The general rule from MOS:CAPS is that wherever a military term is an accepted proper name, as evidenced by consistent capitalization in sources, it should be capitalized in Wikipedia. Where there is uncertainty as to whether a term is a proper name, consensus should be reached on the talk page.
When using numerical model designation, the word following the designation should be left uncapitalized (for example, "M16 rifle" or "M109 howitzer") unless it is a proper noun.
Existing articles related to military history should follow MOS:DATERET as a default, and extensive efforts should not be undertaken to comply with this guidance for its own sake, unless there is strong consensus for the change.
Per MOS:DATETIES, articles on subjects predominately related to militaries or military history should use the standard format adopted by the United Nations: DD Month YYYY (or D Month YYYY). This includes spaces and excludes hyphens or commas. In cases where the day is a single digit, a leading 0 should be omitted. For example:
All articles should follow MOS:DATEUNIFY, and should not mix date formats.
The Manual of Style specifies that an en dash rather than a hyphen should be used. Where there are internal spaces within one or both items, the en dash should be spaced on both sides. Examples:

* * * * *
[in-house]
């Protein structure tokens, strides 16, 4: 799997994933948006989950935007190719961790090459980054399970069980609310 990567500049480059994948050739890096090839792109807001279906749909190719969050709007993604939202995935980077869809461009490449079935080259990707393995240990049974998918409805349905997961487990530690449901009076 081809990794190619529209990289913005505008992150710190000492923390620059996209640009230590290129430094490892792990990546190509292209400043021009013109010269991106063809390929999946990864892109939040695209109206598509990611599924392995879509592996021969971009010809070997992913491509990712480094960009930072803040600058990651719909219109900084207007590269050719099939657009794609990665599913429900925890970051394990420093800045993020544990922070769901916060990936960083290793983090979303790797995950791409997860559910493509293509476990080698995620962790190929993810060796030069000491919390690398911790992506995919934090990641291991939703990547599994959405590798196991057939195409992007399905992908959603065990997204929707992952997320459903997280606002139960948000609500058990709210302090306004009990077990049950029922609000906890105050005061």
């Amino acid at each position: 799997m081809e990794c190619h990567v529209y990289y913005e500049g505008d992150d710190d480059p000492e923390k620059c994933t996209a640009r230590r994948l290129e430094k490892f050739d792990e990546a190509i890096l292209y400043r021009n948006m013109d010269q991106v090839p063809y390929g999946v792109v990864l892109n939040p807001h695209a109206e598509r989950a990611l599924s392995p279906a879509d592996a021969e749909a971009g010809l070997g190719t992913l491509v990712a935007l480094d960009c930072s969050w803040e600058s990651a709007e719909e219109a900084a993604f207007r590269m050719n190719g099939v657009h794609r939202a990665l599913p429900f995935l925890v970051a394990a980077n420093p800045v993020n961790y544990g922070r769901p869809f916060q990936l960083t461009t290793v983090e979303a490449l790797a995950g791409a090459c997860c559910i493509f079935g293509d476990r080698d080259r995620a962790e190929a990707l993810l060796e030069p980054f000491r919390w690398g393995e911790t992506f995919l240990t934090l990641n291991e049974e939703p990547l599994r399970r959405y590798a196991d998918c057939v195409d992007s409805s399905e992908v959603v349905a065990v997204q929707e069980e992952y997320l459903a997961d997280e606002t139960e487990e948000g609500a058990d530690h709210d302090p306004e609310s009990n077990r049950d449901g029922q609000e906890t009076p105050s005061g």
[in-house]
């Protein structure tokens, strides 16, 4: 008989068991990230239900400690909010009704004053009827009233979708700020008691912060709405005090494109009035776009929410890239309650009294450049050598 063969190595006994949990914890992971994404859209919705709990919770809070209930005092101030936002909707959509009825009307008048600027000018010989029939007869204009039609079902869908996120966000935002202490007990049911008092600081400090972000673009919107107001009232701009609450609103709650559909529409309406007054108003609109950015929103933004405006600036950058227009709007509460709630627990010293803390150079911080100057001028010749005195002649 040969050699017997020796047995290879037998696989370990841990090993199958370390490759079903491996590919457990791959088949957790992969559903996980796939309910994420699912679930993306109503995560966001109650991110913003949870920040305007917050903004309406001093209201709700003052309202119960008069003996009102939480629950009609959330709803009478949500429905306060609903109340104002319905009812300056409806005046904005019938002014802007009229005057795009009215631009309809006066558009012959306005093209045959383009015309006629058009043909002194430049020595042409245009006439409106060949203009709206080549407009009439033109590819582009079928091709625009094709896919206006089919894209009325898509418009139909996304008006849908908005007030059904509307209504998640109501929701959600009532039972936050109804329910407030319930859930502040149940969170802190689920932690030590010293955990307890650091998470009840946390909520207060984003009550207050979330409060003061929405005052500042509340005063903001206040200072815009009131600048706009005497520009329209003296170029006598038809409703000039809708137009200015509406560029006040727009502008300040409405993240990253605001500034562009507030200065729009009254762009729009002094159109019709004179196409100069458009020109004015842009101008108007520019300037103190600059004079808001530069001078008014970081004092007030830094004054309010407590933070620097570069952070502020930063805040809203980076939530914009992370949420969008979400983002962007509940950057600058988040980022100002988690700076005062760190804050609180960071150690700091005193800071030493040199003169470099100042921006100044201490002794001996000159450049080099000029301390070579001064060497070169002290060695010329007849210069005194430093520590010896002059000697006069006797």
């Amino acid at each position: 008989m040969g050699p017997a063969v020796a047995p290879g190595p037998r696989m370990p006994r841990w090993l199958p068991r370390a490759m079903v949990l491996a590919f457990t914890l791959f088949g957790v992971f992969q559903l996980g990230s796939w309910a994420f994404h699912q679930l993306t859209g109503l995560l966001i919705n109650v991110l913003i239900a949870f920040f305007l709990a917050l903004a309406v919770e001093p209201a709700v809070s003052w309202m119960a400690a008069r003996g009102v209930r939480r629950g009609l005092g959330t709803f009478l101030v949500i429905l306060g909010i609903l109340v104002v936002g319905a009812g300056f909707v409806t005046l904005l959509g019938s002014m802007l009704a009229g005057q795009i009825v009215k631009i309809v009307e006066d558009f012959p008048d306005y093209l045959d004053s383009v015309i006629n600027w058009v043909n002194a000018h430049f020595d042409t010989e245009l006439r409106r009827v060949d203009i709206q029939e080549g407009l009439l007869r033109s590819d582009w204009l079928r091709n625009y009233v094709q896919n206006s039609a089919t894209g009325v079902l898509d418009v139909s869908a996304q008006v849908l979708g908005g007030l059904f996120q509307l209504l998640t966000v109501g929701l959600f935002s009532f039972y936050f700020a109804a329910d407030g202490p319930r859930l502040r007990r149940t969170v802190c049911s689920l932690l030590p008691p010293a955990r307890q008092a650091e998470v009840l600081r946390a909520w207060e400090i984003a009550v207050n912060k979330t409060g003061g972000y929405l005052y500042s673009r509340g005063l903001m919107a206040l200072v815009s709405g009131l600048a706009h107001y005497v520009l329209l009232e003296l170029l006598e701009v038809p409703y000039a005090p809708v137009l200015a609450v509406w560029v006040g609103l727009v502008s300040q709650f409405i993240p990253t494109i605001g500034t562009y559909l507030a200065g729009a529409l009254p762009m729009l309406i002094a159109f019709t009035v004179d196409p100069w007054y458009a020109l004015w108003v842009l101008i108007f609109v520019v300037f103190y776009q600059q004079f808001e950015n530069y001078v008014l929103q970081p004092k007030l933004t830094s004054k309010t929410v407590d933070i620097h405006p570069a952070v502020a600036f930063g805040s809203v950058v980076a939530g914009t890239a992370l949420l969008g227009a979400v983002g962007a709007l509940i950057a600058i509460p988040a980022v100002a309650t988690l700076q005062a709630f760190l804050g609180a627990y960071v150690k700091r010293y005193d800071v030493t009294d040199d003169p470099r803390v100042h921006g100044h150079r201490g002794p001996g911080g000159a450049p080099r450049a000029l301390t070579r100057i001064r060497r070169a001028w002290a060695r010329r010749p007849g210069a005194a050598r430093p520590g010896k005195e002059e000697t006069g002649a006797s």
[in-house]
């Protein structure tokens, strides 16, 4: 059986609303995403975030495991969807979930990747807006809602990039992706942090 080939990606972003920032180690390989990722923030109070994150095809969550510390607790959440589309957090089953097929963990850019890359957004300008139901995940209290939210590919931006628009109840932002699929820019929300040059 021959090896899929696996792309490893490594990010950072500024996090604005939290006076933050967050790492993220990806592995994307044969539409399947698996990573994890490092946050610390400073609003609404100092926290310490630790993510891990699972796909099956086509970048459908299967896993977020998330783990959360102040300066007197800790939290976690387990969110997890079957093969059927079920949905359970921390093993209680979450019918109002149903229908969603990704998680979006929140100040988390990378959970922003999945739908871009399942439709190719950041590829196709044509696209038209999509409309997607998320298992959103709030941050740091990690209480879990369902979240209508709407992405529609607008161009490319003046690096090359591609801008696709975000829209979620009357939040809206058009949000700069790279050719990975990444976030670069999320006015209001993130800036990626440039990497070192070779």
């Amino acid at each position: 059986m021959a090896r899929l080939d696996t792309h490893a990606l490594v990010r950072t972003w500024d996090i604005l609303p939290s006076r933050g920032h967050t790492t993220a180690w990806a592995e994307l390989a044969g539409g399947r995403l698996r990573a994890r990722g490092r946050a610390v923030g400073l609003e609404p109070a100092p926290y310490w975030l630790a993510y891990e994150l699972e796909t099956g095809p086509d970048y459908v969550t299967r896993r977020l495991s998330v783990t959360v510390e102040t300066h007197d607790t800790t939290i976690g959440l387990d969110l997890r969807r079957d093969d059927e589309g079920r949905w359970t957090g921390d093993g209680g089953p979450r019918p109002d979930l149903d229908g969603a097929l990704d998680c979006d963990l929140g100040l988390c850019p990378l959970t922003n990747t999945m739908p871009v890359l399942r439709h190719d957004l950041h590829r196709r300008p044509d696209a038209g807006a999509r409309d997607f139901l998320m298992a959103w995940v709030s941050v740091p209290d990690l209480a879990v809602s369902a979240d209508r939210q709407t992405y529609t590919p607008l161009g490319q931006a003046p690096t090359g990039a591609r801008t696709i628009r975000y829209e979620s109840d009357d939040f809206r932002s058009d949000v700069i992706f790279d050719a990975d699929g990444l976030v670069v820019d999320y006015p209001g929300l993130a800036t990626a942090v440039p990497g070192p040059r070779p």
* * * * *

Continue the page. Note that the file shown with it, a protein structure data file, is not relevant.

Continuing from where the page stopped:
Consider expressing date ranges without repetition; thus:
It is preferred that the closing year in a year range be four digits rather than two, per MOS:DATERANGE:
Further information: Wikipedia:Manual of Style (flags)
For issues concerning Irish flags, see WP:IMOS FLAGS.
In general, the use of flag icons is not recommended; neither, however, is it prohibited. When deciding whether flag icons are appropriate in a particular context, consider:
When flag icons are used, they should be historically accurate ones. In particular:
When dealing with biographical infobox templates, the most common practice is to use flag icons to indicate allegiance or branch of service, but not place of birth or death. However, there remains considerable disagreement regarding the appropriateness of flags in such cases, so editors should not regard this as a universal rule.